More than a week after the Charlie Hebdo massacre in Paris, American comedians have made it clear that they stand with their fellow satirists in France. There were others who joined the condemnation as well, and not just from comedy.
Today, Eddie Stern is best known as a yogi to the stars, working with A-List celebrities including Deepak Chopra, Madonna, Gwyneth Paltrow, Moby, Will...
Voting should only be the beginning of political change; it should not be the end. It is, however, necessary.
British comedian and actor Russell Brand sat down with Amy Goodman on Democracy Now! for an extended interview about his new book.
Who are the people of The New Mainstream? What do they want? What do they know? What are the economic, social and political implications of this rapid...
Personally, I was deeply effected by Robin Williams passing. I grew up with him. He was a part of my childhood and adult life. I, like may others, will really miss his spirit and his talent. He made me laugh and helped me realize the power of comedy and laughter in my personal and professional life. I truly believe that "Laughter is the best medicine." And our world just lost some really good medicine.
While it is true that the long-term dynamics of unequal wealth distribution are indeed unsustainable and unconscionable, a reality much less obvious is buried in the data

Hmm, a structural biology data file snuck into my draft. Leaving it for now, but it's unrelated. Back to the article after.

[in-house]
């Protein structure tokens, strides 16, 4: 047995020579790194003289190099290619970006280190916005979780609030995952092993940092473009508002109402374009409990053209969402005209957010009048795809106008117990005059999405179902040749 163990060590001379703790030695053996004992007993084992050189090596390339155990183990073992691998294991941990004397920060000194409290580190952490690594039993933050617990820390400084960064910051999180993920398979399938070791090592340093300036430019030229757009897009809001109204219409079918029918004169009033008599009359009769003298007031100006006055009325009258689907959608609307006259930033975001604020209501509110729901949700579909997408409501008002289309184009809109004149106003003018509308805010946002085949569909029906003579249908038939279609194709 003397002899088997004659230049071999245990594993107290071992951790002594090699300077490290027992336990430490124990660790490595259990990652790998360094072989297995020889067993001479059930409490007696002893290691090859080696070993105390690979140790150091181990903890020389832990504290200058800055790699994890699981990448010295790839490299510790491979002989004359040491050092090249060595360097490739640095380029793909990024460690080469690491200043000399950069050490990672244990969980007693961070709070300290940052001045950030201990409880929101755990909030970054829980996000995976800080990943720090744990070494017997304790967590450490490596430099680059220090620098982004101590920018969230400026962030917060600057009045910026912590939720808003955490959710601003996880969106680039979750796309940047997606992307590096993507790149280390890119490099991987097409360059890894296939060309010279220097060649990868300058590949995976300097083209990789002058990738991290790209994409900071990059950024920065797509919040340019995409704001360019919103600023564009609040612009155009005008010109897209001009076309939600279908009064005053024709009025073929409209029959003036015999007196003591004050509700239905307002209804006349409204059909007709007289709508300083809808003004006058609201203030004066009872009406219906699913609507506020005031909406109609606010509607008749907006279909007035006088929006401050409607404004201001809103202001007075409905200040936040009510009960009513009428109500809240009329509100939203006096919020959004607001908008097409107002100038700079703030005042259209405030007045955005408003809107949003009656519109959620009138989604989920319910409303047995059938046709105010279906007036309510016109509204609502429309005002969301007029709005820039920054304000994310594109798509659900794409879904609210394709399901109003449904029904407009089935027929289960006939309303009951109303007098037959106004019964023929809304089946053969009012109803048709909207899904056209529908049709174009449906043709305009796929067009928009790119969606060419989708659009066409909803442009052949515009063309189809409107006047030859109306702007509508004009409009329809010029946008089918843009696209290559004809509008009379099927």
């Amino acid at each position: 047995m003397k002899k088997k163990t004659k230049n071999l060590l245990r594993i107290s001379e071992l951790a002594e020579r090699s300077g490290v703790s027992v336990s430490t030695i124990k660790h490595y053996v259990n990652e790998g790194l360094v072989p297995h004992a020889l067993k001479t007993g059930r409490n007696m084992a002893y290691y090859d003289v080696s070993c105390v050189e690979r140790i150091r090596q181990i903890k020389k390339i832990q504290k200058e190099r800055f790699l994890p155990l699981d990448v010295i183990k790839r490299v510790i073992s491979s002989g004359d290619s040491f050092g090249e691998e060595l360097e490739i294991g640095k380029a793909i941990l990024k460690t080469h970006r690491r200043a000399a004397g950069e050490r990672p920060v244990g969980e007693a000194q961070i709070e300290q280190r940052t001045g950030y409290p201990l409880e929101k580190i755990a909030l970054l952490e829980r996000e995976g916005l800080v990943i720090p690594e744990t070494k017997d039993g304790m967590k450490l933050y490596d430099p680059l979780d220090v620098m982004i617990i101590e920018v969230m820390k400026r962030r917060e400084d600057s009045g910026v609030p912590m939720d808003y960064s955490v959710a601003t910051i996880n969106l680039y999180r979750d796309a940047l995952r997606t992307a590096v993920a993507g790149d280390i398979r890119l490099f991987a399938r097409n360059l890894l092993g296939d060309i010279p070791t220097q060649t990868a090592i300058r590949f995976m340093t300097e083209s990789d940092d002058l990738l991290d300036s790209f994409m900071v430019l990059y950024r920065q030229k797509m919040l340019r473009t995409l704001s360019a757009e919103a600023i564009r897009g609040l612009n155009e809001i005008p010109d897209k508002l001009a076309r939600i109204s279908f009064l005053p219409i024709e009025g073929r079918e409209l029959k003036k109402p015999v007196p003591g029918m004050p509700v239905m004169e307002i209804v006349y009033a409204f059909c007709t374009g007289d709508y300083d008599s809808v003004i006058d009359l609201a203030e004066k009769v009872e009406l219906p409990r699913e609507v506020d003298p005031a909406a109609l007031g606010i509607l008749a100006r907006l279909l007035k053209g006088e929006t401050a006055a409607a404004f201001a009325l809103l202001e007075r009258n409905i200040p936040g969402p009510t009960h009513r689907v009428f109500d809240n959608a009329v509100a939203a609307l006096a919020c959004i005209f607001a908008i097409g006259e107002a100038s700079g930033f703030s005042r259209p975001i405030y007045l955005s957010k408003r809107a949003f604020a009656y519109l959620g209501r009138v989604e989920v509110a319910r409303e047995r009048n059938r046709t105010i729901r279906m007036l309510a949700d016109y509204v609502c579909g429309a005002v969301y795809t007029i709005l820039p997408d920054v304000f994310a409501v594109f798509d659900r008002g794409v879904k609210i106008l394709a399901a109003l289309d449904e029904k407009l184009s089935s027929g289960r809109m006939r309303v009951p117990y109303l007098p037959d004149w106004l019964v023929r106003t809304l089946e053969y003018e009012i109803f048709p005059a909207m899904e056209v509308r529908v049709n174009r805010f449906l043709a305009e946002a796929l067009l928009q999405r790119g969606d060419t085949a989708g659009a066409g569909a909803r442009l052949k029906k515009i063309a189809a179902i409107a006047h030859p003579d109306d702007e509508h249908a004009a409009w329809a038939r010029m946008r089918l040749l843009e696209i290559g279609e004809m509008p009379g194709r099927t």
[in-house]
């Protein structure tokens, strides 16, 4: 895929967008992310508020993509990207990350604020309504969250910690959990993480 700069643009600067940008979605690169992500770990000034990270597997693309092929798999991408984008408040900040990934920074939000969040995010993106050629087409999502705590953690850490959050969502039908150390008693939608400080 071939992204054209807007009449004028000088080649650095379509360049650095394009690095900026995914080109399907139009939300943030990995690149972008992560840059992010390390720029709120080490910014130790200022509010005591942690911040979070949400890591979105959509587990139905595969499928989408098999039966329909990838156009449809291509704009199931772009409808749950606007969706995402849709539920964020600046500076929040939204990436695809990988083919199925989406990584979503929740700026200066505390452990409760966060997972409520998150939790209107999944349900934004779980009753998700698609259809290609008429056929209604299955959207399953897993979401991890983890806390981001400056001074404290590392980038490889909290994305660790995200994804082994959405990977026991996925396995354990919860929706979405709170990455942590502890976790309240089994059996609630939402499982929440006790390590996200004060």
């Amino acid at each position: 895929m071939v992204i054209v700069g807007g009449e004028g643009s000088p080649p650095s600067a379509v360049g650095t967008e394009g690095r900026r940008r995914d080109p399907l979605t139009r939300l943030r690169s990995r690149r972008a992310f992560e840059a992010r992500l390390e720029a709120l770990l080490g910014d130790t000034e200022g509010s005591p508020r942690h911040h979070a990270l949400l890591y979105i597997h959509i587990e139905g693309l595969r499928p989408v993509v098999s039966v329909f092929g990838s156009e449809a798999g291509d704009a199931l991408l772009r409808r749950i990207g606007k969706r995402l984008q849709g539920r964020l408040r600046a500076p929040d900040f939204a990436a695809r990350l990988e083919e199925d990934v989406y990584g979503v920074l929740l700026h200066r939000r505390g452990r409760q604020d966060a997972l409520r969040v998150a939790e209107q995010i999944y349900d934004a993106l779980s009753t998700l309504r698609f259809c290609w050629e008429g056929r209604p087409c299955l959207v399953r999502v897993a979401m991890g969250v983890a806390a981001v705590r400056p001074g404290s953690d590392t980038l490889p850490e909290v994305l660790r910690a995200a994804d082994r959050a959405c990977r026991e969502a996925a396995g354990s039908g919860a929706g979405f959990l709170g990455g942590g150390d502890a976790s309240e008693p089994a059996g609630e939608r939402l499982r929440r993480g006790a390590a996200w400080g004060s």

We will only change our policies and our attitudes when we open ourselves up to the stories of those affected by addiction and recognize the true human cost of decades of failed strategy.
Why do I get the feeling that I'm watching a train wreck about to happen every time I read something about Katy Perry and John Mayer, no matter how blissful the story makes their relationship sound?
Lauri Burns had the sort of early life that you tend to assume a person wouldn't survive: She was abused, institutionalized, addicted and in a success...
Not voting reinforces rather than defies corporate power structures. Distinguishing his "indifference and exhaustion" from apathy, Russell Brand suggests that abandoning our voices will silently (telepathically?) send a message for utopian change. Hardly.
Regardless of how articulate his summation was, and regardless of how much I enjoy his comedy, Brand is not a part of the solution; in fact it's quite the opposite.
The 'Humans of' movement feels to me like a vehicle for illustrating what all of us know deep down: that we're all humans of somewhere, we all have a story and we all have something of value to say, if we're given the chance to say it.
If you have a message that you need to convey, it is your job to communicate that message in a style and format that will resonate with those to whom you are trying to speak. And in this respect, there is absolutely no difference between politics and business.
Brand predicts, without "a flicker of doubt," that revolution is near and inevitable. Son, you have to forgive us old-timers but we're laughing at you. There will be no revolution. There will be NO revolution. Grow up.
No doubt we do have a "liberal media" but it consists mainly of professional comedians. Except for the brilliance cast by a tiny fraction of periodicals, by an edge of the Internet, and by a few TV shows, the liberal media consists largely of jokers who help us to laugh so we won't cry.